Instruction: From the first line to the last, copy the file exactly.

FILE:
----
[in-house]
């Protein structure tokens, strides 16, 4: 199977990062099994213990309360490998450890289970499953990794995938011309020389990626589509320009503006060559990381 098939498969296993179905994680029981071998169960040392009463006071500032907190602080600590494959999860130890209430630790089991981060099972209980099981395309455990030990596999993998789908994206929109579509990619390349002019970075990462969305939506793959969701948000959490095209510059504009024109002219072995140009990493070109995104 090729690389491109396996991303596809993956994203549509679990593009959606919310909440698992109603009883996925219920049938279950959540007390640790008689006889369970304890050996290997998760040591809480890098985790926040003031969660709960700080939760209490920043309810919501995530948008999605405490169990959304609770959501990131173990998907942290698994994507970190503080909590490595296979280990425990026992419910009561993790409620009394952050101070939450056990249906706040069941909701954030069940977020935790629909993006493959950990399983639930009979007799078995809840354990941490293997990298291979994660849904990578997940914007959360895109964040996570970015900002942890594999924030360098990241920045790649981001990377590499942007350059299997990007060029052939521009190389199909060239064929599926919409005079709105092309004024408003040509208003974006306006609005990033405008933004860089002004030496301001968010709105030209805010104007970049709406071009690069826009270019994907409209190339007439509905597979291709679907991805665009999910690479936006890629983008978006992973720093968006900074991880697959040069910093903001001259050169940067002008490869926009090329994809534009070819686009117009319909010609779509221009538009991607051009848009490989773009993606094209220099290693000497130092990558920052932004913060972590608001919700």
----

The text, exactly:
[in-house]
């Protein structure tokens, strides 16, 4: 199977990062099994213990309360490998450890289970499953990794995938011309020389990626589509320009503006060559990381 098939498969296993179905994680029981071998169960040392009463006071500032907190602080600590494959999860130890209430630790089991981060099972209980099981395309455990030990596999993998789908994206929109579509990619390349002019970075990462969305939506793959969701948000959490095209510059504009024109002219072995140009990493070109995104 090729690389491109396996991303596809993956994203549509679990593009959606919310909440698992109603009883996925219920049938279950959540007390640790008689006889369970304890050996290997998760040591809480890098985790926040003031969660709960700080939760209490920043309810919501995530948008999605405490169990959304609770959501990131173990998907942290698994994507970190503080909590490595296979280990425990026992419910009561993790409620009394952050101070939450056990249906706040069941909701954030069940977020935790629909993006493959950990399983639930009979007799078995809840354990941490293997990298291979994660849904990578997940914007959360895109964040996570970015900002942890594999924030360098990241920045790649981001990377590499942007350059299997990007060029052939521009190389199909060239064929599926919409005079709105092309004024408003040509208003974006306006609005990033405008933004860089002004030496301001968010709105030209805010104007970049709406071009690069826009270019994907409209190339007439509905597979291709679907991805665009999910690479936006890629983008978006992973720093968006900074991880697959040069910093903001001259050169940067002008490869926009090329994809534009070819686009117009319909010609779509221009538009991607051009848009490989773009993606094209220099290693000497130092990558920052932004913060972590608001919700």